Why A High Society is a Free Society
By Dr. A.C. Grayling
Dr Anthony Grayling
MA DPhil (Oxon) is Reader in Philosophy at Birkbeck College, University of
London, and a Supernumerary Fellow of St Anne's College, Oxford.
This essay of his appeared in The
Observer on May 19, 2002.
Drugs Should Be Legalised - Their Prohibition Is An Intolerable Intrusion
Into Private Behaviour
One measure of a good society is whether its individual members have the
autonomy to do as they choose in respects that principally concern only
them. The debate about heroin, cocaine and marijuana touches precisely on
this. In my submission, a society in which such substances are legal and
available is a good society not because drugs are in themselves good, but
because the autonomy of those who wish to use them is respected. For other
and broader reasons, many of them practical, such a society will be a
I have never taken drugs other than alcohol, nicotine, caffeine and
medicinal drugs. Of these, I have for many years not taken the two former.
I think it is inimical to a good life to be dependent for pleasure and
personal fulfilment on substances which gloss or distort reality and
interfere with rationality; and yet I believe that heroin, cocaine,
marijuana, ecstasy and cognates of these should be legal and available in
exactly the same way as nicotine and alcohol.
In logic is no difference between legal and currently illegal drugs. Both
are used for pleasure, relief from stress or anxiety, and 'holidaying'
from normal life, and both are, in different degrees, dangerous to health.
Given this, consistent policy must do one of two things: criminalise the
use of nicotine and alcohol, in order to bring them in line with currently
illegal substances; or legalise currently illegal substances under the
same kinds of regime that govern nicotine and alcohol.
On civil liberties grounds the latter policy is preferable because there
is no justification in a good society for policing behaviour unless, in
the form of rape, murder, theft, riot or fraud, it is intrinsically
damaging to the social fabric, and involves harm to unwilling third
parties. Good law protects in these respects; bad law tries to coerce
people into behaving according to norms chosen by people who claim to know
and to do better than those for whom they legislate. But the imposition of
such norms is an injustice. By all means let the disapprovers argue and
exhort; giving them the power to coerce and punish as well is
Arguments to the effect that drugs should be kept illegal to protect
children fall by the same token. On these grounds, nicotine and alcohol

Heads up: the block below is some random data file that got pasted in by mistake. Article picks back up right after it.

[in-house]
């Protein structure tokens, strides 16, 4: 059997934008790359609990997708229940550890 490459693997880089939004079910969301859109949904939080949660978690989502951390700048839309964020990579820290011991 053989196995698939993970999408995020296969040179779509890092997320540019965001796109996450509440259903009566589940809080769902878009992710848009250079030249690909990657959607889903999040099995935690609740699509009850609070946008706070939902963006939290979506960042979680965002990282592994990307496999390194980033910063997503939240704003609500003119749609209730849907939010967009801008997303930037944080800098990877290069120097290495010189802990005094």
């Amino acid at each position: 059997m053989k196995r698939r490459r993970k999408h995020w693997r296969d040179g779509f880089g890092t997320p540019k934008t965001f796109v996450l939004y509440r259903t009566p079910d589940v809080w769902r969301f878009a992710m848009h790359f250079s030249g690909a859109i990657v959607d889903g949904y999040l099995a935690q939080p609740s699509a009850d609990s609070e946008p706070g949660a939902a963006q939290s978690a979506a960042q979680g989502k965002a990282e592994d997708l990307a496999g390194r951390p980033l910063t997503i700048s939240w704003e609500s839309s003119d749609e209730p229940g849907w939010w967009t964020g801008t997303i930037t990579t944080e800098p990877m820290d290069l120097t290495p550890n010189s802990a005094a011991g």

should be banned too. In fact there is greater danger to children from the
illegality of drugs.
Almost everyone who wishes to try drugs, does so; almost everyone who
wishes to make use of drugs does it irrespective of their legal status.
Opponents say legalisation will lead to unrestrained use and abuse. Yet
the evidence is that where laws have been relaxed there is little
variation in frequency or kind of use.
The classic example is Prohibition in the USA during the 1920s. (The
hysteria over alcohol extended to other drugs; heroin was made illegal in
the USA in 1924, on the basis of poor research on its health risks and its
alleged propensity to cause insanity and criminal behaviour.) Prohibition
created a huge criminal industry. The end of Prohibition did not result in
a frenzy of drinking, but did leave a much-enhanced crime problem, because
the criminals turned to substances which remained illegal, and supplied
Crime destabilises society. Gangland rivalry, the use of criminal
organisations to launder money, to fund terrorism and gun-running, to
finance the trafficking of women and to buy political and judicial
influence all destabilise the conditions for a good society far beyond
such problems as could be created by private individuals' use of drugs. If
drugs were legally and safely available through chemist shops, and if
was governed by the same provisions as govern alcohol purchase and
consumption, the main platform for organised crime would be removed, and
thereby one large obstacle to the welfare of society.
It would also remove much petty crime, through which many users fund their
habit. If addiction to drugs were treated as a medical rather than
criminal matter, so that addicts could get safe, regular supplies on
prescription, the crime rate would drop dramatically, as argued recently
by certain police chiefs.
The safety issue is a simple one. Paracetemol is more dangerous than
heroin. Taking double the standard dose of paracetemol, a non-prescription
analgesic, can be dangerous. Taking double the standard medical dose of
heroin (diamorphine) causes sleepiness and no lasting effects.
A good society should be able to accommodate practices which are not
destructive of social bonds (in the way that theft, rape, murder and other
serious crimes are), but mainly have to do with private behaviour. In
fact, a good society should only interfere in private behaviour in
Until a century ago, now-criminal substances were legal and freely
available. Some (opium in the form of laudanum) were widely used. Just as
some people are damaged by misuse of alcohol, so a few were adversely
affected by misuses of other drugs. Society as a whole was not adversely
affected by the use of drugs; but it was benefited by the fact that it did
not burden itself with a misjudged, unworkable and paternalistic endeavour
to interfere with those who chose to use drugs.
The place of drugs in the good society is not about the drugs as such, but
rather the freedom and the value to individuals and their society of
openness to experimentation and alternative behaviours and lifestyles. The
good society is permissive, seeking to protect third parties from harm but
not presuming to order people to take this or that view about what is in
their own good.
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